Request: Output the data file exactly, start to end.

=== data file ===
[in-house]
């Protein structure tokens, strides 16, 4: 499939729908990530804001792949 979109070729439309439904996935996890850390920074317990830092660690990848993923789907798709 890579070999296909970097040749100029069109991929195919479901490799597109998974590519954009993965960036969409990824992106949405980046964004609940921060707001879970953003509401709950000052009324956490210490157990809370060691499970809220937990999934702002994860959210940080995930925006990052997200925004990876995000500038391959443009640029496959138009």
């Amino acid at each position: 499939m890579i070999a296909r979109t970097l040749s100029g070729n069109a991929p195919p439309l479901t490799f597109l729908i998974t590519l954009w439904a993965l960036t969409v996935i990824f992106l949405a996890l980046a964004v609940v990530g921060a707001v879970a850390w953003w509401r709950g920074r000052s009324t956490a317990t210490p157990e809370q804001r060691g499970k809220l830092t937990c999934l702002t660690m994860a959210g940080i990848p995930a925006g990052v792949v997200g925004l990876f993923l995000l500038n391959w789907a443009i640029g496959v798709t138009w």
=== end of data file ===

[in-house]
């Protein structure tokens, strides 16, 4: 499939729908990530804001792949 979109070729439309439904996935996890850390920074317990830092660690990848993923789907798709 890579070999296909970097040749100029069109991929195919479901490799597109998974590519954009993965960036969409990824992106949405980046964004609940921060707001879970953003509401709950000052009324956490210490157990809370060691499970809220937990999934702002994860959210940080995930925006990052997200925004990876995000500038391959443009640029496959138009």
């Amino acid at each position: 499939m890579i070999a296909r979109t970097l040749s100029g070729n069109a991929p195919p439309l479901t490799f597109l729908i998974t590519l954009w439904a993965l960036t969409v996935i990824f992106l949405a996890l980046a964004v609940v990530g921060a707001v879970a850390w953003w509401r709950g920074r000052s009324t956490a317990t210490p157990e809370q804001r060691g499970k809220l830092t937990c999934l702002t660690m994860a959210g940080i990848p995930a925006g990052v792949v997200g925004l990876f993923l995000l500038n391959w789907a443009i640029g496959v798709t138009w």